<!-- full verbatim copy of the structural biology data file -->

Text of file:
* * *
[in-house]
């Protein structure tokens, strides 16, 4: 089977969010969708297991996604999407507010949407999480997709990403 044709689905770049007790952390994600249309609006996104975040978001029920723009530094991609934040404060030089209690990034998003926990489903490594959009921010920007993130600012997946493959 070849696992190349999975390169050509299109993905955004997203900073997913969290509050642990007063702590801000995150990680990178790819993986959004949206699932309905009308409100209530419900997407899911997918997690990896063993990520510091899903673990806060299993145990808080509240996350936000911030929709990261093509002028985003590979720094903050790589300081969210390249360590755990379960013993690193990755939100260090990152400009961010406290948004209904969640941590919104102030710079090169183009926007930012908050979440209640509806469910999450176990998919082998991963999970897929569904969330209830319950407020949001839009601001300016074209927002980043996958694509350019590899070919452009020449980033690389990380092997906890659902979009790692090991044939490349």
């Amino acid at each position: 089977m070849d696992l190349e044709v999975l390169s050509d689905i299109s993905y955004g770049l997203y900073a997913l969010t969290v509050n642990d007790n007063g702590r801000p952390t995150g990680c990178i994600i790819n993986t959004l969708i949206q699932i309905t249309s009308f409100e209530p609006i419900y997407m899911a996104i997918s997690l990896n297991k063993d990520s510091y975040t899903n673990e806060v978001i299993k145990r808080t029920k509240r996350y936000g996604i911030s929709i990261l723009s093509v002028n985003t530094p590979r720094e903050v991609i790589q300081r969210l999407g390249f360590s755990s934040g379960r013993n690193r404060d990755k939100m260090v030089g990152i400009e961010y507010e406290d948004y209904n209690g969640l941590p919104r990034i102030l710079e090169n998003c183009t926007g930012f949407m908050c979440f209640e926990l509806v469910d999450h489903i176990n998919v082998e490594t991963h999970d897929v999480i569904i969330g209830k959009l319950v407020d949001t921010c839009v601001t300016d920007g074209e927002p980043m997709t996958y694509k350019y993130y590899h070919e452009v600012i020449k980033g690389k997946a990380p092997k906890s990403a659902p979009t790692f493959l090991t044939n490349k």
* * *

[in-house]
């Protein structure tokens, strides 16, 4: 089977969010969708297991996604999407507010949407999480997709990403 044709689905770049007790952390994600249309609006996104975040978001029920723009530094991609934040404060030089209690990034998003926990489903490594959009921010920007993130600012997946493959 070849696992190349999975390169050509299109993905955004997203900073997913969290509050642990007063702590801000995150990680990178790819993986959004949206699932309905009308409100209530419900997407899911997918997690990896063993990520510091899903673990806060299993145990808080509240996350936000911030929709990261093509002028985003590979720094903050790589300081969210390249360590755990379960013993690193990755939100260090990152400009961010406290948004209904969640941590919104102030710079090169183009926007930012908050979440209640509806469910999450176990998919082998991963999970897929569904969330209830319950407020949001839009601001300016074209927002980043996958694509350019590899070919452009020449980033690389990380092997906890659902979009790692090991044939490349």
């Amino acid at each position: 089977m070849d696992l190349e044709v999975l390169s050509d689905i299109s993905y955004g770049l997203y900073a997913l969010t969290v509050n642990d007790n007063g702590r801000p952390t995150g990680c990178i994600i790819n993986t959004l969708i949206q699932i309905t249309s009308f409100e209530p609006i419900y997407m899911a996104i997918s997690l990896n297991k063993d990520s510091y975040t899903n673990e806060v978001i299993k145990r808080t029920k509240r996350y936000g996604i911030s929709i990261l723009s093509v002028n985003t530094p590979r720094e903050v991609i790589q300081r969210l999407g390249f360590s755990s934040g379960r013993n690193r404060d990755k939100m260090v030089g990152i400009e961010y507010e406290d948004y209904n209690g969640l941590p919104r990034i102030l710079e090169n998003c183009t926007g930012f949407m908050c979440f209640e926990l509806v469910d999450h489903i176990n998919v082998e490594t991963h999970d897929v999480i569904i969330g209830k959009l319950v407020d949001t921010c839009v601001t300016d920007g074209e927002p980043m997709t996958y694509k350019y993130y590899h070919e452009v600012i020449k980033g690389k997946a990380p092997k906890s990403a659902p979009t790692f493959l090991t044939n490349k």